Ryan decides to take the hoax further than one night. He learns official procedures and buys a used police cruiser, modifying it to resemble the genuine article. Although reluctant, Justin agrees to continue the charade, and through it begins a relationship with Josie. Ryan gets revenge on the Albanians who hit his car, unaware they are actually mobsters blackmailing the owner of Georgie’s. During their many shenanigans, Ryan and Justin end up on a real distress call with Patrol Officer Segars. The experience shakes Justin, who realizes they face serious jail time if exposed. He tries to “retire,” but gets a phone call from Josie about a man frequently harassing her at work. It turns out to be Mossi Kasic, leader of the Albanian mobsters. Once more, the pair are intimidated into doing nothing.

Via Segars, Ryan obtains surveillance equipment to gather evidence and put Mossi away, along with an unidentified partner who has been investigating the pair. Ryan convinces Justin to do an undercover operation to obtain information on an incriminating shipment of crates. During the mission, they discover the crates full of SWAT equipment, along with secret tunnels in which they are shipped that run between Mossi’s club and Georgie’s restaurant. This necessitates the acquisition of the restaurant, explaining the blackmail. After a few close encounters, they barely escape. Fed up, Justin insists on mailing the evidence anonymously, but Ryan, finding purpose in his life again, is set on delivering it personally. They fight, and part ways.

Ryan brings his evidence to Segars, who recommends it go to the highest authority, which is Detective Brolin. Unfortunately, Brolin is actually Mossi’s partner. After instantly recognizing each other, Ryan makes it out of the station, but his sudden threat has blown their cover. Meanwhile, Justin decides to man up and, in uniform, assertively pitches his game again. One of Brolin’s officers shows up to try and kill him, inadvertently helping to sell the pitch. Ryan is abducted, and Mossi sends a threatening message to Justin. Overwhelmed, Justin pleas to Segars for help after admitting everything. He also confesses to Josie, which he had made previous attempts to do, and she disgustedly leaves him.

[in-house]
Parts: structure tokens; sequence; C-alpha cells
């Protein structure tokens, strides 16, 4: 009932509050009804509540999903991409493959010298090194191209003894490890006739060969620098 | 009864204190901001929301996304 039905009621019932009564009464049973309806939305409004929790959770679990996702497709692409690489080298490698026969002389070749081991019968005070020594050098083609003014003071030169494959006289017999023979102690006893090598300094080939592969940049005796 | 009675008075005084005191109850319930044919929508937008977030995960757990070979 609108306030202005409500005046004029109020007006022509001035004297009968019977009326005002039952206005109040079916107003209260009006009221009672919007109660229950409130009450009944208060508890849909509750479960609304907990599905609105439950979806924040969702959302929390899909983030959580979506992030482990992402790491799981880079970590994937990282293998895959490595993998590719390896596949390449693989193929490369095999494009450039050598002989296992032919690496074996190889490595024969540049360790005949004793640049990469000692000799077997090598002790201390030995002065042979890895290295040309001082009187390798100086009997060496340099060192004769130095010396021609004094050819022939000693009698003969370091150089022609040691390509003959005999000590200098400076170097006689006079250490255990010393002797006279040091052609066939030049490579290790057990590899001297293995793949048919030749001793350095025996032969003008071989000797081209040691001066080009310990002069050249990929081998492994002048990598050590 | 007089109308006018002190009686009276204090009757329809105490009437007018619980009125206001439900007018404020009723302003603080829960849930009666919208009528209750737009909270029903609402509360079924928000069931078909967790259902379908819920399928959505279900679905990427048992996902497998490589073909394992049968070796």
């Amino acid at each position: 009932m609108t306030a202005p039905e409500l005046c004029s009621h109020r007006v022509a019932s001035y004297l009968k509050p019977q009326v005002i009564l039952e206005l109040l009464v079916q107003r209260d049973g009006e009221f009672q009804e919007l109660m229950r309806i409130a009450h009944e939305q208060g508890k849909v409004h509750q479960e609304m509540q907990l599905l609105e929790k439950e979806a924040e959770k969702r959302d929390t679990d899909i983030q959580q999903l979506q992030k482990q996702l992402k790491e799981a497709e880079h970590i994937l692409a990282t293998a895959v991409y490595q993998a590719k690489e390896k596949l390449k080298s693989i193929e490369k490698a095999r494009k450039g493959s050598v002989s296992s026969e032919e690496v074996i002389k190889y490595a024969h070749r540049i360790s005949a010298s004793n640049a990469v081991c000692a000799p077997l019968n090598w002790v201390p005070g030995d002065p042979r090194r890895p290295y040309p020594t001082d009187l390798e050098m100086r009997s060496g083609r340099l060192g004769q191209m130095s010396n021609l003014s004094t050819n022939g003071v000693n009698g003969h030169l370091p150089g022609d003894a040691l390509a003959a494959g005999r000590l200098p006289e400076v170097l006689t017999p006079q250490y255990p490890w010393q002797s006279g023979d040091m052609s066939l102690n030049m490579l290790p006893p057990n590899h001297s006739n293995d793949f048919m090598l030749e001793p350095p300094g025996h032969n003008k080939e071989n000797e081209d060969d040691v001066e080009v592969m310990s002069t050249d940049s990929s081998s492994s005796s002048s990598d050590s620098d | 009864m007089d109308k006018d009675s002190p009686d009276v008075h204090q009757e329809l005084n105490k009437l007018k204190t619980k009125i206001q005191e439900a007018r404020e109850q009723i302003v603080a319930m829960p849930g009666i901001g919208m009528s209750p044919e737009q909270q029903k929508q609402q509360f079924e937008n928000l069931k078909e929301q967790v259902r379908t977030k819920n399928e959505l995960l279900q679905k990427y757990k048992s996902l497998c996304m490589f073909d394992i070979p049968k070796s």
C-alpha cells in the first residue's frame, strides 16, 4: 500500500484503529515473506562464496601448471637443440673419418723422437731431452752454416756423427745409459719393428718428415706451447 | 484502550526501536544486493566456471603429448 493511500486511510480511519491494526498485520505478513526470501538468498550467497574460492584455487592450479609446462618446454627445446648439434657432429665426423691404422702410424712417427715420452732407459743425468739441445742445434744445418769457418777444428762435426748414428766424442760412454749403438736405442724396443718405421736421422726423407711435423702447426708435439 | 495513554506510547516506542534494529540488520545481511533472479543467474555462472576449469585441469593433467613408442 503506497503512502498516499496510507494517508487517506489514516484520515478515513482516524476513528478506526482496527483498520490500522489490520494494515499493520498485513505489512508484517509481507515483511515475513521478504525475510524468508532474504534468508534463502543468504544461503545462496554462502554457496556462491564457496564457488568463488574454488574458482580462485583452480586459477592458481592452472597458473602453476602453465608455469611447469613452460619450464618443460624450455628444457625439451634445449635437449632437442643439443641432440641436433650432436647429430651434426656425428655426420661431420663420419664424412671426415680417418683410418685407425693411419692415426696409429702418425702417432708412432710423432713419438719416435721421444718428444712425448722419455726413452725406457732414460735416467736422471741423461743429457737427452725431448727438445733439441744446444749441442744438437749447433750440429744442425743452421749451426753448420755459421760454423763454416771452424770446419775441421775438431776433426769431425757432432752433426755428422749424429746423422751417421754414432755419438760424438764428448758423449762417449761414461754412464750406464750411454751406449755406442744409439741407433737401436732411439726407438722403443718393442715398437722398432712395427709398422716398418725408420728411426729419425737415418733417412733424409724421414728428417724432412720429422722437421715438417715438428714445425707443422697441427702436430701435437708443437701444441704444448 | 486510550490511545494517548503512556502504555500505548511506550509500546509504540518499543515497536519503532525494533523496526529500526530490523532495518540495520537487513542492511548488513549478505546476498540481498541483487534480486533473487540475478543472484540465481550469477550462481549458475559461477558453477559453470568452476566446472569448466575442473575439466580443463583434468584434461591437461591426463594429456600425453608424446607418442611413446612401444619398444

Justin goes into the tunnels alone while Ryan pits Mossi and Brolin against each other, prompting Mossi to shoot and kill the detective. Justin attempts to save his friend, but is overpowered. Segars arrives, causing Mossi and his crew to retreat. Segars admonishes the duo for their deception and orders them to leave before going after the mobsters without waiting for backup. Ryan and Justin agree they can’t abandon him, and suit up with the SWAT equipment. They save Segars, but he becomes incapacitated. The pair then face Mossi alone, during which the two reconcile. They fail to take him out, but luckily, Segars is able to show up and shoots Mossi in the back of the chest, saving Justin and Ryan.

Thanks to the respective confidence and motivation gained during their impersonations, Justin has become a successful game developer, while Ryan graduates from the police academy as a true, fully-fledged member of the LAPD. Justin apologizes to Josie, and after she forgives him, they rekindle their relationship. Ryan, however, still has not given up on their fun as cops together, and convinces Justin to don the fake uniform once again and join him on patrol.


Police officers need some kind of good publicity now, since a few bad eggs are making them all seem as rotten as spoiled milk. Perhaps Let’s Be Cops will at least paint the police in a positive light, even if out here in the real world it is getting harder and harder to trust them.

What is this about?

When two pals show up at a costume party dressed as cops, they end up being mistaken for the real thing and get drawn into a bona-fide crime drama. Despite a lack of experience in police work, the duo takes their new roles seriously.

What did I like?

No drama. These days it is hard to tell what is a comedy and what is a drama because films in the so-called “comedy” genre start off funny and about halfway through they turn into Grey’s Anatomy and never really get back into the groove they had at the start. Thankfully this film doesn’t fall into that trap. Yes, there is a hint of drama, but it is more so that we can become emotionally attached to these characters.

Stick to your genre. Continuing on that thought track, a film like this just screams to make an attempt at being a buddy cop flick, forgoing the comedy for action and one-liners. Again, the powers that be remembered that this is a comedy first. Yes, there is some action, but it is hardly enough to even mention, other than the climax. Kudos to the filmmakers for sticking to the genre.